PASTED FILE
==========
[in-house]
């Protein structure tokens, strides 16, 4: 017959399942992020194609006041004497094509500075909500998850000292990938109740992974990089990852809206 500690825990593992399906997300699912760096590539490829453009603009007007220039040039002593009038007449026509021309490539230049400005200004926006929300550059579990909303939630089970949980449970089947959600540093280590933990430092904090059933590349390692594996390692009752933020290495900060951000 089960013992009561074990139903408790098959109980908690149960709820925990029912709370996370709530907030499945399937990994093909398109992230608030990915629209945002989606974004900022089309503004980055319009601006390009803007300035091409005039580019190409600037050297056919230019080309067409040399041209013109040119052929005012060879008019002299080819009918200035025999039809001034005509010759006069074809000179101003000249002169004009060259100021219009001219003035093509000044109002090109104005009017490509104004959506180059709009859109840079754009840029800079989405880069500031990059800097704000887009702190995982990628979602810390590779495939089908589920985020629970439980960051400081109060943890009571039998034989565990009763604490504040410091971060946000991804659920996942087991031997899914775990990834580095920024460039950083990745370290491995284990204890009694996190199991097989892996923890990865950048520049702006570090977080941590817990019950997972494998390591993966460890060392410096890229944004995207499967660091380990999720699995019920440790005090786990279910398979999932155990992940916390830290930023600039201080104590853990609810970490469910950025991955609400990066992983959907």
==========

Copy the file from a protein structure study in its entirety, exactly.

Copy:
[in-house]
């Protein structure tokens, strides 16, 4: 017959399942992020194609006041004497094509500075909500998850000292990938109740992974990089990852809206 500690825990593992399906997300699912760096590539490829453009603009007007220039040039002593009038007449026509021309490539230049400005200004926006929300550059579990909303939630089970949980449970089947959600540093280590933990430092904090059933590349390692594996390692009752933020290495900060951000 089960013992009561074990139903408790098959109980908690149960709820925990029912709370996370709530907030499945399937990994093909398109992230608030990915629209945002989606974004900022089309503004980055319009601006390009803007300035091409005039580019190409600037050297056919230019080309067409040399041209013109040119052929005012060879008019002299080819009918200035025999039809001034005509010759006069074809000179101003000249002169004009060259100021219009001219003035093509000044109002090109104005009017490509104004959506180059709009859109840079754009840029800079989405880069500031990059800097704000887009702190995982990628979602810390590779495939089908589920985020629970439980960051400081109060943890009571039998034989565990009763604490504040410091971060946000991804659920996942087991031997899914775990990834580095920024460039950083990745370290491995284990204890009694996190199991097989892996923890990865950048520049702006570090977080941590817990019950997972494998390591993966460890060392410096890229944004995207499967660091380990999720699995019920440790005090786990279910398979999932155990992940916390830290930023600039201080104590853990609810970490469910950025991955609400990066992983959907």